16. As narrated above, the petitioners never developed with commission and benefits of Bank of Madura claimed 100% benefits on import of Capital goods, all the documents have been handed over to Bank of Madura for lease. The Bank of Madura had involved itself and received entire foreign exchange transaction. The control of funds as well as all the accounts were maintained by Bank of Madura and the petitioner had no access to operate the funds. The petitioners did not claim any depreciation on the machinery and the rentals to M/s.Bank of Madura were debited from the petitioner’s account. Neither the Bank of Madura Limited did loose sight on control of the funds as well accounts which were maintained in the own bank nor did it depossess itself the power to operate the funds.

17. The Income Tax Department by order dated 29.03.2006 had dropped the proceedings initiated against the 2nd petitioner/O.R.J.Jaffar Batcha. It would be beneficial to extract the order:-

“For the assessment year 1998-1999, notice under Section 148 of the Income Tax Act, 1961 was issued on the ground that the assessee had taken on lease of imported capital goods for a total value of US $ 7200000 from Bank of Madura making bogus claim for depreciation on lease hold assets, the price of which was highly inflated.

On examination of books produced and other documents by the assessee, it was noticed that the Managing Director of the assessee Sri.O.R.J.Jaffar Batcha was approached by one Shri.N.M.Parthasarathy for starting the manufacture of iron oxide.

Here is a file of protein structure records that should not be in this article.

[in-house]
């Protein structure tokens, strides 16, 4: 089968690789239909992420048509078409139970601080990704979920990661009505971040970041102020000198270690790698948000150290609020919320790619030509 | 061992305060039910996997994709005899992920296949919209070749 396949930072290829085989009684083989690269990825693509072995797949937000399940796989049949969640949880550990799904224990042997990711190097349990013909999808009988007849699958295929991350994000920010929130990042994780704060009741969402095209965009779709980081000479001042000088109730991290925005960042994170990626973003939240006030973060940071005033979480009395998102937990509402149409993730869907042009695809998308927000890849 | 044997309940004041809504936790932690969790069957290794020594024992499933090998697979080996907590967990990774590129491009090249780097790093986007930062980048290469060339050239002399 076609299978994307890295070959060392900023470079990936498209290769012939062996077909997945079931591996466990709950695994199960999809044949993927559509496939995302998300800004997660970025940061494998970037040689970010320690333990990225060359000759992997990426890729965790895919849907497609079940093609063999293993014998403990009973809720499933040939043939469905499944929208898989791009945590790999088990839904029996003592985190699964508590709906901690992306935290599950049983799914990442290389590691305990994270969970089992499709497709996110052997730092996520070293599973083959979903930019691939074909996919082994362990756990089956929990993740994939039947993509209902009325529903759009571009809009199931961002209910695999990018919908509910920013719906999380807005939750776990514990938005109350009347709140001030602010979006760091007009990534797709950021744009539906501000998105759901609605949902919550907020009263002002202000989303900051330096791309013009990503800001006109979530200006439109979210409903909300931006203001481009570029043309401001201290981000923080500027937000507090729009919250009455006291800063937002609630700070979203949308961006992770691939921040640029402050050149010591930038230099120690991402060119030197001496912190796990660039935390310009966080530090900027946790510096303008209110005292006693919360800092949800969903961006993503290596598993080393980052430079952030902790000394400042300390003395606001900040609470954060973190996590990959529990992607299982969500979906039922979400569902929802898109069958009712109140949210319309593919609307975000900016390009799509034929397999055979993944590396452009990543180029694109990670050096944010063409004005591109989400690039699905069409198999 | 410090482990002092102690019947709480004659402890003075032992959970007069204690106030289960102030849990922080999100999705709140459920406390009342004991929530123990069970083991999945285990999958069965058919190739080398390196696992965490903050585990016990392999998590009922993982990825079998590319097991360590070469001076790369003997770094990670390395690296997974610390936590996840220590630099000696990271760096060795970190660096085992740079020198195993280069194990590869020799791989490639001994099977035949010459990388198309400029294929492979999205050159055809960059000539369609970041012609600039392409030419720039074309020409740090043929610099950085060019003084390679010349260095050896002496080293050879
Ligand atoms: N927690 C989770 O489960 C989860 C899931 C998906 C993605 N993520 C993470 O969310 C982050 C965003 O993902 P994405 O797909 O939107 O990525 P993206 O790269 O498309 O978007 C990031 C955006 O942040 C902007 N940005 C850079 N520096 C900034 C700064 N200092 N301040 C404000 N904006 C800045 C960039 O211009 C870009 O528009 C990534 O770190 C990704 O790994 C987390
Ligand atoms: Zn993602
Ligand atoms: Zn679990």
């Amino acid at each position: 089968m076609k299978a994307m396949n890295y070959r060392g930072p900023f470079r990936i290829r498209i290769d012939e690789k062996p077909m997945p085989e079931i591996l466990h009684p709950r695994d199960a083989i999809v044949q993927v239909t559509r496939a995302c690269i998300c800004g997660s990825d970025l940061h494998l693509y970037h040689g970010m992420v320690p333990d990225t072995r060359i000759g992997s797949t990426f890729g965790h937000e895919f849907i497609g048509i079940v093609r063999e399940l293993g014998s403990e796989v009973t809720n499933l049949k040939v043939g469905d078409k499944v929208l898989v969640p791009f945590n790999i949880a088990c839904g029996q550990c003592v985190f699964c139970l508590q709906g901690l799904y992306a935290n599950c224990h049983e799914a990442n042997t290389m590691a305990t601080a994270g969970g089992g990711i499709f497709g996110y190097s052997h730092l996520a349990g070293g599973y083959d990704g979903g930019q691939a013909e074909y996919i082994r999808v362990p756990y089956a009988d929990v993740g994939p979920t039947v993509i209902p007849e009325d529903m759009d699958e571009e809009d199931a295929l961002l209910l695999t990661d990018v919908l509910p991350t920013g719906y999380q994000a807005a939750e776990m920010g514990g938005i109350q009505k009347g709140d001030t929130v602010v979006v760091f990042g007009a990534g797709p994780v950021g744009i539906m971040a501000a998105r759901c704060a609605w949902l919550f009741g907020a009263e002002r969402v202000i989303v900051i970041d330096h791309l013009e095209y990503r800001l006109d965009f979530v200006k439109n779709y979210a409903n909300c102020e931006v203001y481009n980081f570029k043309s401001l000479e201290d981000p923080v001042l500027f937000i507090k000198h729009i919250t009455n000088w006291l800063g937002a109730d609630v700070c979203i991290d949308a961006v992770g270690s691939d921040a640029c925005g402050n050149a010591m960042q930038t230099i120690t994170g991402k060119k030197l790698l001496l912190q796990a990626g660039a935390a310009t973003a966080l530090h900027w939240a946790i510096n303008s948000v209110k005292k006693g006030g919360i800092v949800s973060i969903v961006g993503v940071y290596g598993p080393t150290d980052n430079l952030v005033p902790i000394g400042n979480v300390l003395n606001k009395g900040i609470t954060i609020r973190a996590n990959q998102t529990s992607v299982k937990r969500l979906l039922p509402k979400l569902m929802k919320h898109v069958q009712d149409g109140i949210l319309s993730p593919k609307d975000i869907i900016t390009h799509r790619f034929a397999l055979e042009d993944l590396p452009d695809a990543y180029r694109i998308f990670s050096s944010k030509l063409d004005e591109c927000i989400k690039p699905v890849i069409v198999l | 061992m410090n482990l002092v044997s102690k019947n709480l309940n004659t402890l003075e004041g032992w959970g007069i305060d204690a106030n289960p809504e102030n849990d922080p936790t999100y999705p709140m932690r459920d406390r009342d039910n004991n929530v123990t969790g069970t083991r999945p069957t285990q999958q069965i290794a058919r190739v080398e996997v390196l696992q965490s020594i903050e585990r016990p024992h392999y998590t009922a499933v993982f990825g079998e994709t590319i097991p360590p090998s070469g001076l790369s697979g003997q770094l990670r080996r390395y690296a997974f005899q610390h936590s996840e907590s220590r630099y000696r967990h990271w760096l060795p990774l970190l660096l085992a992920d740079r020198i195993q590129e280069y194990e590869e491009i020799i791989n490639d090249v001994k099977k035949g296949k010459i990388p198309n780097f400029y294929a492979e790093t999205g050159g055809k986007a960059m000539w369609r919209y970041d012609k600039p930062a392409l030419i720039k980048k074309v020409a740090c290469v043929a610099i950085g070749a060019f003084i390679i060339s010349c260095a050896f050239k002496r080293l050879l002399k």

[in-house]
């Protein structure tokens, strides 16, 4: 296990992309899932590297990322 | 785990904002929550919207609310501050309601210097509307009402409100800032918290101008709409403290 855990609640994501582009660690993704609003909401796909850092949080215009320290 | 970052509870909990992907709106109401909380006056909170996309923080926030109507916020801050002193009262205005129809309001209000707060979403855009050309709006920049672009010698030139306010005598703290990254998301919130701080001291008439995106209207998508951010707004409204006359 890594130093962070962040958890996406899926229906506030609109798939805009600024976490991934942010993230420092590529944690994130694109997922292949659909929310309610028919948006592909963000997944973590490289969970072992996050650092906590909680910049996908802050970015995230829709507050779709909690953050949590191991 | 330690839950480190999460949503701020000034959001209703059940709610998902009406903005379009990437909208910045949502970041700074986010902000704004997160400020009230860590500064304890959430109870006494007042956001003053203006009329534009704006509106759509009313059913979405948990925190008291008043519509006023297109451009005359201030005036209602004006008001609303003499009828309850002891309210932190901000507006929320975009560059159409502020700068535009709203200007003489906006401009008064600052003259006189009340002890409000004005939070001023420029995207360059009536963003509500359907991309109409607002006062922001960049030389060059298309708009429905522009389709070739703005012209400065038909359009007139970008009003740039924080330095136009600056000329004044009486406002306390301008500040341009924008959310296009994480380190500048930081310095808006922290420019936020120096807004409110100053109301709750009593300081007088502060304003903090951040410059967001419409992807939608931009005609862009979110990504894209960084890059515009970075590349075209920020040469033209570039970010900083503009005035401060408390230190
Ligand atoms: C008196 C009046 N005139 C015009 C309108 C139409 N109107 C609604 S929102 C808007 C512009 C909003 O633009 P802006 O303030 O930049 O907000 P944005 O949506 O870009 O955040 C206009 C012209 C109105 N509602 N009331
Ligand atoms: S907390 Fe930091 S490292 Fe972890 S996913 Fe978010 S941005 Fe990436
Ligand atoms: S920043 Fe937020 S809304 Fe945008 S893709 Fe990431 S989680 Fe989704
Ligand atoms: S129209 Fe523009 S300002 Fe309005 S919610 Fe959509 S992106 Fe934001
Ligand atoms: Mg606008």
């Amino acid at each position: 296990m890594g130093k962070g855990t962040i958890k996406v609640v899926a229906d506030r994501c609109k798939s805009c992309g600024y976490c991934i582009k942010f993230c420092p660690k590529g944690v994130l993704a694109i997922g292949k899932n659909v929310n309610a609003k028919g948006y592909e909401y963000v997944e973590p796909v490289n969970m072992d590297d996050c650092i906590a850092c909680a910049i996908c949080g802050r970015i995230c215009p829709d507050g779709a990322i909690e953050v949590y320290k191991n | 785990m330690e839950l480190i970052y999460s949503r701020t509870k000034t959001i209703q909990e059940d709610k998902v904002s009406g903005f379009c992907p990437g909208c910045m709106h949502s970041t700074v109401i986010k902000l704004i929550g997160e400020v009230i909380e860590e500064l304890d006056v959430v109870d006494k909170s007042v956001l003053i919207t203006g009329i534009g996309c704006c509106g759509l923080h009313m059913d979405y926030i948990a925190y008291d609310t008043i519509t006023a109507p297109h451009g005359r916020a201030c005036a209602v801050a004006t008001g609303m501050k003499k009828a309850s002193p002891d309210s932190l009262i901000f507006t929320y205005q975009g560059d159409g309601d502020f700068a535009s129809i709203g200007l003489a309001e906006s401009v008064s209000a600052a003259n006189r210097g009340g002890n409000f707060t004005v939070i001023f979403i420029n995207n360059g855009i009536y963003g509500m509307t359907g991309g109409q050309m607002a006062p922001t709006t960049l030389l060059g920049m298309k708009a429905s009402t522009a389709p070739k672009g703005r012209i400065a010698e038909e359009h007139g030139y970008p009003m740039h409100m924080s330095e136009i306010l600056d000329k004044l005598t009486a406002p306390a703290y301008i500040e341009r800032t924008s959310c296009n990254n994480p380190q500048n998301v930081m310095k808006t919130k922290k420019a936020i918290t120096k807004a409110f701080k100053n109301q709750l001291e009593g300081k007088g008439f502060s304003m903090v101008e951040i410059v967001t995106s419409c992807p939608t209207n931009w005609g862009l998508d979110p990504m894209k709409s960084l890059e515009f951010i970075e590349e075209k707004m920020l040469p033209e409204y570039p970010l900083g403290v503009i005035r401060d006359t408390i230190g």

The project report, technical specifications of the machinery, identification of the exporter of the concerned machinery, agreements with the assessee, price determinations of the machinery and import of the same were all carried out by the same Shri.N.M.Parthasarathy.

Lease finance was also arranged by Shri.N.M.Parthasarathy with M/s.Bank of Madura Ltd.

The concerned plant and machinery which was said to be imported were fabricated by ETK, Ranipet which is proprietary concern of one Shri.N.M.Parthasarathy and the goods were supposedly exported India by IPTE, USA of which Shri.N.M.Parthasarathy is the mandate holder. Sale proceeds of relevant of the relevant machinery were deposited by IPTE, USA into the account of ETKIF, America inc. USA held in M/s.Bank of Madura Ltd. Shir.N.M.Parthasarathy is the vice-president of ETKIF, America inc. USA. Consideration for the alleged supply of software pertaining to online support of the production process was paid by to ETK Export Consultant, Chennai of which the same Shri.N.M.Parthasarathy is the proprietor. The capital goods imported by M/s.Bank of Madura vide bill of entry No.346 on 27.05.1997 at Tutitcorin port and given on these two O.R.J Electronics Oxides Limited, Pudukottai.

(i) One fludised bed with the Titaniam stabilized body ASTM 430 Micro Processor and Programme Controller, Venturi Scrubber code VSI valued at US $ 765000

(ii) One Wet air auxiliation equipments (observer) for recovery of chemical (HCL) and heat code No.A1-2000 LPH valued at US $ 435000

(iii) Twenty four concentrating solar collectors for concentrating Fe C12 liquors valued at US $ 600000

Total CIF value of plant & machinery imported US $ 7200000

These capital goods were fabricated by the capital ETK International Ferries Limited Ranipet. The cost of fabricating the scrubber and obserber was Rs.2.8 Lakhs and each Solar collector cost Rs.5000/-. There being 24 collectors the total cost came to Rs.12 Lakhs. Thus the total cost of fabrication of the entire capital goods amounts to approximately Rs.4,00,000/-

After fabrication the concerned capital goods were exported by ETK, Ranipet from Chennai port to International Product and Technology Exchange INC., USA (IPTE USA) c/o Travindo Trading Pvt. Ltd. Singapore, The goods were exported to Singapore vide shipping bill No.1516 dated 09.04.1997 at a FOB value of US $ 171300 (Rs.59,95,500/-).